THE TORAH PORTIONS from Exodus read during January are always a bit jarring and at the same time uplifting and hopeful.
Jarring because they tell the story of the Exodus in the middle of winter, months from our spring holiday of Passover, which celebrates that event.
Uplifting and hopeful because they remind us that spring is just around the corner, and they teach us that even in the worst of times, with our own determination and faith, things will get better.
In these portions Moses makes repeated demands that the Pharaoh set the Hebrew slaves free.
When he refuses, God brings the plagues down upon the Egyptians and the Pharaoh finally relents.
However, after letting the people go, he changes his mind and sends his army to retrieve them.
Thus, when the Israelites came to the Red Sea, the powerful Egyptian army was at their back and things looked hopeless.
Tradition tells us that Nashon, a young boy, finally stepped into the sea and the water parted to provide them a way across.
Imagine the faith it took to take that first step.
Rabbi Chaim Stern saw three themes in the portions that tell the story of the Exodus … freedom, community and justice, and faith.
Though the Israelites had to be persuaded to leave the safety of slavery in Egypt, the promise of freedom finally convinced them to go.
The desire for freedom has always been profound within the human spirit.
Throughout history people have been willing to sacrifice everything, even their lives, to be free.
In today’s world, as people flee climate disasters and violent oppression, it is even more important to open our hearts to their desperate search for freedom.
The Torah reminds us to welcome those seeking to be free.
“The stranger who resides with you shall be to you as one of your citizens; you shall love him as yourself, for you were strangers in the land of Egypt.” (Exodus 23:9)
When the Pharaoh told Moses he would release only some of the people, Moses refused, demanding that all who wanted to leave should be freed.
He understood the importance of community when embarking on such a perilous journey.
He also knew that there would be no justice if only a select few were allowed to go, leaving behind others to endure slavery.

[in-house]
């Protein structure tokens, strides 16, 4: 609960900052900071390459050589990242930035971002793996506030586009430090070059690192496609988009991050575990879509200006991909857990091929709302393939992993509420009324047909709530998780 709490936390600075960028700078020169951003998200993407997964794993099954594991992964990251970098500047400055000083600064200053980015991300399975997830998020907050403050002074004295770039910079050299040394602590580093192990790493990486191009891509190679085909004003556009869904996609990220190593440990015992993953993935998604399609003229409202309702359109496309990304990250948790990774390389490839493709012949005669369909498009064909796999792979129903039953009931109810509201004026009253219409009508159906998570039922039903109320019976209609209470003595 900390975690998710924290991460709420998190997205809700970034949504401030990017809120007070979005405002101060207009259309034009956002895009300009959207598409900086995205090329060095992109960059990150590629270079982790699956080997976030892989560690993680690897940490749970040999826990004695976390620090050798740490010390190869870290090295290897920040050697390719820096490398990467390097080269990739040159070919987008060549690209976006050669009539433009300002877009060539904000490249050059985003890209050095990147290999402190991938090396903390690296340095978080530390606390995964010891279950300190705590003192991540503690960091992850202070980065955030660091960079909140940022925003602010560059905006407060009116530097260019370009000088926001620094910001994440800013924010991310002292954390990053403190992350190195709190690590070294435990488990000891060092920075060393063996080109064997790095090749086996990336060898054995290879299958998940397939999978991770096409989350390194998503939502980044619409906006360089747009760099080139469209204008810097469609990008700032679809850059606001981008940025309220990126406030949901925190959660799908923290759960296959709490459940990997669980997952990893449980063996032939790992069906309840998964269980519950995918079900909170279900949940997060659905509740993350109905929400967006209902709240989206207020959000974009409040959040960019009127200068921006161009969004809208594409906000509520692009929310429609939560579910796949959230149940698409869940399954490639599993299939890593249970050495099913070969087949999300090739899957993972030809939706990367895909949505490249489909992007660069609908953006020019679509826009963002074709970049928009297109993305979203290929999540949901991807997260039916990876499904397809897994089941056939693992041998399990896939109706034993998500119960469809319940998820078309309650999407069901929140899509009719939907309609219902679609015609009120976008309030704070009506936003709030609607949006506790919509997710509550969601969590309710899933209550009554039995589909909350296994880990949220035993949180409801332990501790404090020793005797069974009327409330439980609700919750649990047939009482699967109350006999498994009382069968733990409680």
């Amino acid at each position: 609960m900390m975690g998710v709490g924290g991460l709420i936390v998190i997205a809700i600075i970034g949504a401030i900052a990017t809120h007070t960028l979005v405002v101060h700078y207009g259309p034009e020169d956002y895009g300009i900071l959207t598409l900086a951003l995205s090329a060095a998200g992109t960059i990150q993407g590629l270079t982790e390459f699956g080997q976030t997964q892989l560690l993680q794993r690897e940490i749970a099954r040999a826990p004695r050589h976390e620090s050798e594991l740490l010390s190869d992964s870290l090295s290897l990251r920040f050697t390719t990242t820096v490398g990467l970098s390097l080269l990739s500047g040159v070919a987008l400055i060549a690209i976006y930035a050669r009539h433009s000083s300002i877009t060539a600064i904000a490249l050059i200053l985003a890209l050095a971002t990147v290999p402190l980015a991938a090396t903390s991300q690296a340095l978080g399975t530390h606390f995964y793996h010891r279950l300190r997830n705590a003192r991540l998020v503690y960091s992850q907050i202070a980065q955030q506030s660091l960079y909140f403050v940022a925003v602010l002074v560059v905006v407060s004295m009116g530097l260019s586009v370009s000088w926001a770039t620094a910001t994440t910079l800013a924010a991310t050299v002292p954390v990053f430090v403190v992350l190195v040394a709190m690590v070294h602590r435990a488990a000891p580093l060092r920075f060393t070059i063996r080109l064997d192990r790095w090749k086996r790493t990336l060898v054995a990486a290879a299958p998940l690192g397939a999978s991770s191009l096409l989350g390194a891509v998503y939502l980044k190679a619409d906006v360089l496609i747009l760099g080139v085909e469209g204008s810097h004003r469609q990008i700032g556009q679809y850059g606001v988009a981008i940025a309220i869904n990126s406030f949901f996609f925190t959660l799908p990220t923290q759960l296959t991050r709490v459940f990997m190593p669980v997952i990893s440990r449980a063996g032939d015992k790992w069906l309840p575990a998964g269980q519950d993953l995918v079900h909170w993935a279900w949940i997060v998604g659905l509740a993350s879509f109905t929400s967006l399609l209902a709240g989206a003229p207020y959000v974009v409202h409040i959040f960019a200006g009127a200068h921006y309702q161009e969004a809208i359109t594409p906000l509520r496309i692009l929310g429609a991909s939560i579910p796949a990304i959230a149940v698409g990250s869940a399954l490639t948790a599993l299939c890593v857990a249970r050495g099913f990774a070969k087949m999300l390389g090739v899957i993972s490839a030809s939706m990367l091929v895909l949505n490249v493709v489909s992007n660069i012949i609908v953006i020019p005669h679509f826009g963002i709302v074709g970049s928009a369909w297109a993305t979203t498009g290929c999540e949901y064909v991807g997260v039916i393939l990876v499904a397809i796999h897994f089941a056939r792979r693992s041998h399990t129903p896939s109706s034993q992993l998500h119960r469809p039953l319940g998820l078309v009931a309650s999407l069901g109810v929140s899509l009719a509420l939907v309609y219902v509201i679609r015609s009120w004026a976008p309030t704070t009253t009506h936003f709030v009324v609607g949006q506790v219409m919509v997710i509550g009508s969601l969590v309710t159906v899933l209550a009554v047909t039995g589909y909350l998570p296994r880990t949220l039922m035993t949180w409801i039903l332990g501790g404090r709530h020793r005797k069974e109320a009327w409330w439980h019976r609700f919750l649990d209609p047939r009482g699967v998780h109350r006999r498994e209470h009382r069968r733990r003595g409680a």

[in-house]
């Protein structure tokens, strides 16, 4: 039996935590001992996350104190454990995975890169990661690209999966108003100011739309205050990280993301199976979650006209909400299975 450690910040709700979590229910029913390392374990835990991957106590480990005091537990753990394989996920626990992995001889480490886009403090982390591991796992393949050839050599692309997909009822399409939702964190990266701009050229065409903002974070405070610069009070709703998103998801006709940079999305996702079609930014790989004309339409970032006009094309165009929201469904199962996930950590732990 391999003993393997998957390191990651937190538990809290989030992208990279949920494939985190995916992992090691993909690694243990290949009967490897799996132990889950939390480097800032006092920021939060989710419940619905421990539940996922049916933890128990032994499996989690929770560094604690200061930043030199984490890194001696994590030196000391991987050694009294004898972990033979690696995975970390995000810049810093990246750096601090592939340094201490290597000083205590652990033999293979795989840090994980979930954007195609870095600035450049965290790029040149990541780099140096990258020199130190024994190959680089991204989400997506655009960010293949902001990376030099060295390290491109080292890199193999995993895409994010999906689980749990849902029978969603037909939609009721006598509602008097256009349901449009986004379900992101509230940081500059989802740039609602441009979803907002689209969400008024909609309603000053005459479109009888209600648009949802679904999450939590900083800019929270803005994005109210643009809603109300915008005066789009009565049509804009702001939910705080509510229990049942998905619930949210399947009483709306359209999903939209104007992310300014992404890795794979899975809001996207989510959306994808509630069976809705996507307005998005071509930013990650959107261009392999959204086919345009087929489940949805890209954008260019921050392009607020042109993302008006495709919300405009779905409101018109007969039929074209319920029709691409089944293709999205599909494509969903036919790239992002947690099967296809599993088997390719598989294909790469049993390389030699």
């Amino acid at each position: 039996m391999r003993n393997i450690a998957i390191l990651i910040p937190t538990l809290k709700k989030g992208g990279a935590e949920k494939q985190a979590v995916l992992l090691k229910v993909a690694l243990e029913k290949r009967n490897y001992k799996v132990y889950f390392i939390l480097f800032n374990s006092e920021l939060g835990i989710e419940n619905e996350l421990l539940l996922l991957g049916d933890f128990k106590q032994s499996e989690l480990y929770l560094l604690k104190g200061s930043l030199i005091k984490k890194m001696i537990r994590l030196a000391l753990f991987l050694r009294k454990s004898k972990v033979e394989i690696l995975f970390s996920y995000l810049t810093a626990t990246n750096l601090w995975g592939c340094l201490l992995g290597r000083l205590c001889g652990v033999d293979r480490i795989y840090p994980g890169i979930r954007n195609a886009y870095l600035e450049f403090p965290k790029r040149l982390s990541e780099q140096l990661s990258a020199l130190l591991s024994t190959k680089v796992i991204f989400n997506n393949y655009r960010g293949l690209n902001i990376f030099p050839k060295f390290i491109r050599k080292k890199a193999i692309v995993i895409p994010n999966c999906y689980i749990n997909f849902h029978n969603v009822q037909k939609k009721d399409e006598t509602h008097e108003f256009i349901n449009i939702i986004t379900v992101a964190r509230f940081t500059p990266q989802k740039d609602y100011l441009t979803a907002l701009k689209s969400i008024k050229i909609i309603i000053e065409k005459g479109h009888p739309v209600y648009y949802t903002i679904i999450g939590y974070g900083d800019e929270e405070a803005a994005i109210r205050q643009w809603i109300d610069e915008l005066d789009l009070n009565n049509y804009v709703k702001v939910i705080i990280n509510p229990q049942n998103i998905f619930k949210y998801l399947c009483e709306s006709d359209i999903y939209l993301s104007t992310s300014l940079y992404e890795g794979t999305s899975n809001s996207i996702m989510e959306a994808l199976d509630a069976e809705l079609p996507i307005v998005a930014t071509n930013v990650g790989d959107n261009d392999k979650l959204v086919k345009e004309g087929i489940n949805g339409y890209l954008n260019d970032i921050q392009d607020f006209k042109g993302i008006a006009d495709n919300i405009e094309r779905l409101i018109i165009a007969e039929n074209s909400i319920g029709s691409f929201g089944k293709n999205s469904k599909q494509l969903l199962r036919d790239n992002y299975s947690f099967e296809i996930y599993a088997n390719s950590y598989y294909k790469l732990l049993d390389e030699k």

Moses demanded not only freedom for all who left, but justice for everyone who chose to go, not differentiating between groups within the community. “There shall be one law for the native-born, and for the stranger who resides among you.” (Exodus 12:49)
Throughout the story of the Exodus, the people repeatedly saw God’s hand with their own eyes, and “they had faith in the Eternal One, and in Moses, God’s servant …” (Exodus 14:31)
Unfortunately, faith is much more difficult in today’s world. We can’t visibly see God in the middle of catastrophes or crisis situations as did the Israelites.
However, though it may not be as obvious as a burning bush or a parted sea, God’s hand is always working through ordinary people as they respond to help in crisis situations.
Gandhi said, “God never appears to you in person but in action.”
It is our actions as partners with God that can make our world a more holy place, whether it be through helping the poor and the refugee, responding to a natural disaster or just reaching out in kindness to a lonely soul.
Faith is believing we can make a difference even though we may be small in number and a situation might seem hopeless.
We must never lose faith that, though unseen, the Divine is present in us and through our efforts.
Rabbi Yael Levy’s teaches this beautifully in her reflection.
The Mystery appeared and said:
I have made myself known in days gone by, I have traveled with your ancestors.
But today I have heard your cries and I have seen the injustice, the devastation, the despair. And I will come through in a new way.
I will appear in your united spirits, your joined hands, your raised eyes.
I will come through your communities, your gatherings, your circles of support.
Take care of your souls. Keep your spirits vibrant.
I am here: Possibility. Power. Transformation. Strength.
Reach out to each other and feel my Presence.
( A Way In: Jewish Mindfulness)
Kein yehi ratzon … may it be God’s will. Shalom.
Issues of Faith is a rotating column by five religious leaders on the North Olympic Peninsula. Suzanne DeBey is a lay leader of the Port Angeles Jewish community. Her email is [email protected] olympus.net.